The effects of high-dose calcitriol and individualized exercise on bone metabolism in breast cancer survivors on hormonal therapy: a phase II feasibility trial
Cancer treatment-induced bone loss (CTIBL) is a long-term side effect of breast cancer therapy. Both calcitriol and weight-bearing exercise improve bone metabolism for osteoporotic patients, but are unproven in a breast cancer population. We used a novel high-dose calcitriol regimen with an individualized exercise intervention to improve bone metabolism in breast cancer survivors.
We accrued 41 subjects to this open label, 2 × 2 factorial, randomized feasibility trial. Breast cancer survivors were randomized to receive the following: (1) calcitriol (45 micrograms/week), (2) individualized exercise with progressive walking and resistance training, (3) both, or (4) a daily multivitamin (control condition) for 12 weeks. Primary outcomes included changes in biomarkers of bone formation, bone resorption, and the bone remodeling index, a composite measure of bone formation and resorption. Safety measures included clinical and biochemical adverse events. A main effect analysis was used for these endpoints.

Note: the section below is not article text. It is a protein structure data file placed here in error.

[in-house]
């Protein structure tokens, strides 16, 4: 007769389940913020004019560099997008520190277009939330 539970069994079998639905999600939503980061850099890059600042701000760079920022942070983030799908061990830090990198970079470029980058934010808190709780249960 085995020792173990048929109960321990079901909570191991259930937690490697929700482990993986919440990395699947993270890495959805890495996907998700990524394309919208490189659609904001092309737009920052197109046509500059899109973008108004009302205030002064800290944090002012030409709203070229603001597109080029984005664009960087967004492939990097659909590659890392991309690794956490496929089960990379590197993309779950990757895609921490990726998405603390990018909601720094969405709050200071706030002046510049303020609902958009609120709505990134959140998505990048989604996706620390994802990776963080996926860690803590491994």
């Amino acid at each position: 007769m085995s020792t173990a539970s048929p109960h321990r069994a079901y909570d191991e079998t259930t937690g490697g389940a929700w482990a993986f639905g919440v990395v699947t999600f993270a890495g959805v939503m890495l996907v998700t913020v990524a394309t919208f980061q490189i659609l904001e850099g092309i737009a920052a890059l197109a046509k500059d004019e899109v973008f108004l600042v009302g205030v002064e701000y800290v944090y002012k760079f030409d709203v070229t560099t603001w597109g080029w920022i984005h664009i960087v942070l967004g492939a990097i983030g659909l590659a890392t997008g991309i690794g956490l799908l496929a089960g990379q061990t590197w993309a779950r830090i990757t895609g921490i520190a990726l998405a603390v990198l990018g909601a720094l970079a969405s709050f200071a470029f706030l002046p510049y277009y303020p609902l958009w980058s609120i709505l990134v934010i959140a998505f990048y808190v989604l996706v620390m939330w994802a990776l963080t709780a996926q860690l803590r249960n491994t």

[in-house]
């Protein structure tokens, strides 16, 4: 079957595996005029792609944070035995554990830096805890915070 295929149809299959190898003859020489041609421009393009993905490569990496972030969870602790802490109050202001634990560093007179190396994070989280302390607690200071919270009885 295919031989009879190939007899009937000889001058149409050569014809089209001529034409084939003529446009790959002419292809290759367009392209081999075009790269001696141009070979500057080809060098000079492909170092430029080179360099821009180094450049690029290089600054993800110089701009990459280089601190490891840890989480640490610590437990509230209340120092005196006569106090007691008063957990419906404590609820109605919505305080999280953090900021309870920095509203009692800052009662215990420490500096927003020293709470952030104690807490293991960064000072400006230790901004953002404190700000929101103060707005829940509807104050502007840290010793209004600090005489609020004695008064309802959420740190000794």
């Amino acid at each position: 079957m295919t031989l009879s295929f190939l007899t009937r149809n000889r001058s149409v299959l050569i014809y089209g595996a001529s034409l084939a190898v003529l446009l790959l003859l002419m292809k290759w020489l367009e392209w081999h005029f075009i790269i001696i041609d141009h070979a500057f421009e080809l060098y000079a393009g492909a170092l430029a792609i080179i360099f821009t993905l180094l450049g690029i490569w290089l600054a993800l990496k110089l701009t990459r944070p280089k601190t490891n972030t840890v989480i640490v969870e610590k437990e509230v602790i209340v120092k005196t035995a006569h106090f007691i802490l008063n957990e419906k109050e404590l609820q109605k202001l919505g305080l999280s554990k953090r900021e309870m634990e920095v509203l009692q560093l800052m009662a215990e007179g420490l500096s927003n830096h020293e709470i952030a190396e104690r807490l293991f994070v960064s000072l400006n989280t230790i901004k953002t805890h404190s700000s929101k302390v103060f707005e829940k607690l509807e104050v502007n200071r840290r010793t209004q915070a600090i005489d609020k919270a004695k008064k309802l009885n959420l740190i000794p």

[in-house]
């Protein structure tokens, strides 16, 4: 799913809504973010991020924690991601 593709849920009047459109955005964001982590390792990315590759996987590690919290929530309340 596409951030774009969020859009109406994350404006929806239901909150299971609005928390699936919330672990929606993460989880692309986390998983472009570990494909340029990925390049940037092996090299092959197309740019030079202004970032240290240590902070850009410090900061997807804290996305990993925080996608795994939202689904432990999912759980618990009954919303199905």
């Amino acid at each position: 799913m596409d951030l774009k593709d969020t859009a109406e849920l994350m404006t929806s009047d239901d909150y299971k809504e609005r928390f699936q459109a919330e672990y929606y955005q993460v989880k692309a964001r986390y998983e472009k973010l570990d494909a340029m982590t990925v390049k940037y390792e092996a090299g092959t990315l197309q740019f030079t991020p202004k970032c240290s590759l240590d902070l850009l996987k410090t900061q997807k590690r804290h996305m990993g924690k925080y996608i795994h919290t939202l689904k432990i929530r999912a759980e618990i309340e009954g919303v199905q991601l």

Hypercalcemia was limited to three grade I cases with no grade ≥ 2 cases. Among exercisers, 100% engaged in the prescribed aerobic training and 44.4% engaged in the prescribed resistance training. Calcitriol significantly improved bone formation (Cohen’s d = 0.64; p < 0.01), resulting in a non-significant increase in the bone remodeling index (Cohen’s d = 0.21; p = 31). Exercise failed to improve any of the bone biomarkers.
Both calcitriol and exercise were shown to be feasible and well tolerated. Calcitriol significantly improved bone formation, resulting in a net increase of bone metabolism. Compliance with the exercise intervention was sub-optimal, which may have led to a lack of effect of exercise on bone metabolism.
KeywordsCalcitriol Exercise Breast cancer Hormonal therapy Bone metabolism Bone health
Compliance with ethical standards
This study was reviewed and approved by the URMC Research Subjects Review Board (RSRB). All research participants gave written informed consent.
Conflicts of interest
The authors declare that they have no conflicts of interest.
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